Cast: Kalyaan Dhev, Malavika Nair, Murali Sharma
Director: Rakesh Sashii
Rating: 2 out of 5 stars
Yet another actor from mega family has made his debut and this time, its Kalyaan Dhev, the younger son-in-law of Megastar Chiranjeevi. Directed by Rakesh Sashii, the film, Vijetha, borrowed its title from Chiranjeevi’s 1985 hit doesn’t show the protagonist selling his kidney’s for the sake of his family. This one belongs to Srinivasa Rao (Murli Sharma), who sacrifices everything for the happiness of his son, Ram (Kalyaan Dhev).
The father wants nothing but the best for his son and lives with a hope that he will achieve something in his life. But Ram is neither ambitious nor exceptional, and yet takes undue advantage of the situation and grows up as an aimless individual. One incident changes the fate of Ram and he wants to redeem himself falling in line with the system and make his father happy at the end.
The film starts off smoothly but becomes a repetitive and a predictable mess when the director fails to fully exploit the emotional sensibilities of such a plot. Intended as a launch pad to depict the potential of the Megastar’s son-in-law, the film’s story has got all the trappings of a 1970s commercial potboiler. It oozes naivety with an obsolete romantic track of the hero trying to impress the heroine doing some household chores and helping her mother to earn good points.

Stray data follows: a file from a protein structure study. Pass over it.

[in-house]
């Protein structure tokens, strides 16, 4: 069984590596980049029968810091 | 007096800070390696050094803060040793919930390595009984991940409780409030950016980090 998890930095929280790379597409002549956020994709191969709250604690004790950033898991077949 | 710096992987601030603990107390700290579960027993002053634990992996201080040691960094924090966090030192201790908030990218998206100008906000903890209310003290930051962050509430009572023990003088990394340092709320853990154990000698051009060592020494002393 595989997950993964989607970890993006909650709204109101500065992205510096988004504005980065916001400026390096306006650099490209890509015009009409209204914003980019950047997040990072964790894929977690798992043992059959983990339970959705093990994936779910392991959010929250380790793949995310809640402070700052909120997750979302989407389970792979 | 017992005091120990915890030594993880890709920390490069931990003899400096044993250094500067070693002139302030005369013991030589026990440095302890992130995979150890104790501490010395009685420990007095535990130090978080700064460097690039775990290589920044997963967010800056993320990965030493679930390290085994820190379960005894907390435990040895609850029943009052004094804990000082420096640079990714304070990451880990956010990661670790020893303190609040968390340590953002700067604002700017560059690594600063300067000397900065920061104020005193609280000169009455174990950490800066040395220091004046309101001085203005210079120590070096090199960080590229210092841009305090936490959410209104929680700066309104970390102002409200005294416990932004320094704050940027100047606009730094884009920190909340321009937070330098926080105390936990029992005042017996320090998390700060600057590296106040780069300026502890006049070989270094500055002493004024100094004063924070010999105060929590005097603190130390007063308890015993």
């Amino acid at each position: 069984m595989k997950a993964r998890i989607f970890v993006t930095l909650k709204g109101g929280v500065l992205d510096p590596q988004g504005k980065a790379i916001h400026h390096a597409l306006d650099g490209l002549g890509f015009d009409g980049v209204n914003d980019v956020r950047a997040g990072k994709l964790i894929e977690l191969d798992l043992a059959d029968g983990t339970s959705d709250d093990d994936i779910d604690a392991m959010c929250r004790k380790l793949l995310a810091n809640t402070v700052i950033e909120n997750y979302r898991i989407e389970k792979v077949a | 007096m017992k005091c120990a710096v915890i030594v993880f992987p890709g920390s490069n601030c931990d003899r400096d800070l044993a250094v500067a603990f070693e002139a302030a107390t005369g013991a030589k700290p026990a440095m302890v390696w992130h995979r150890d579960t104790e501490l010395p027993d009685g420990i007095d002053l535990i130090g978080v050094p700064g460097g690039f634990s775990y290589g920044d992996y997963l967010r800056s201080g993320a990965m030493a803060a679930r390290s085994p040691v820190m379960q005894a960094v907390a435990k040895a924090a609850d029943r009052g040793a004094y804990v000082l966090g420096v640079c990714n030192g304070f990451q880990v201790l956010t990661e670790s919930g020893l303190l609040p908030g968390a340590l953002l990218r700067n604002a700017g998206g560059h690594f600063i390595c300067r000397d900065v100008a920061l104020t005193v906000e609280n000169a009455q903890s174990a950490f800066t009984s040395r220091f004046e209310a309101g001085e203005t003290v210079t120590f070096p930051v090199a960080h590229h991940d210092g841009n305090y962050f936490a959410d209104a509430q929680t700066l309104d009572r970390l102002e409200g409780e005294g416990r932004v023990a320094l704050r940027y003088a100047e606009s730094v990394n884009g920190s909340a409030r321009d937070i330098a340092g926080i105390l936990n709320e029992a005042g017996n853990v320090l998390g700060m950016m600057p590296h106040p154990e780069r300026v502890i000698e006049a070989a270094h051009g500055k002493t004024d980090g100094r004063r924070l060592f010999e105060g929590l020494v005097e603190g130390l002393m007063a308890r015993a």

Our hero’s dilemma continues until the end of the first half. Then, more complications crop up and it takes over an hour to tidy things up. The script largely relies on infantile humour, misplaced songs and stalking a neighbourhood girl in the name of love. Kalyaan Dhev’s character resonates with every youngster because it reflects some real experiences. But the writing is the weak link as there is hardly any surprise in the narrative and aside from being inherently melodramatic. The director sticks to a belated coming-of-age tale with the same cliches for the purpose of milking the emotional conflict.
The film benefits from the compelling performance Rakesh draws from Murli Sharma. He brings subtle intensity to his role and delivers nuanced performance. Kalyaan Dhev clears the first test with good looks. But he needs to refine his acting skills and work on his expressions as he is about as expressive as a sack of grains. Malavika Nair has really little to do but she performs without any major hiccups. Harshavardhan Rameshwar’s music passes muster and KK Senthil Kumar’s cinematography is sharp.
Vijetha is the kind of film which is completely derailed by its shortcomings due to its stretched plot. It reminds us why we are tired of watching movies with outdated themes over and over again. Although it’s not an awful film, it’s thoroughly boring!
— Murali Krishna CH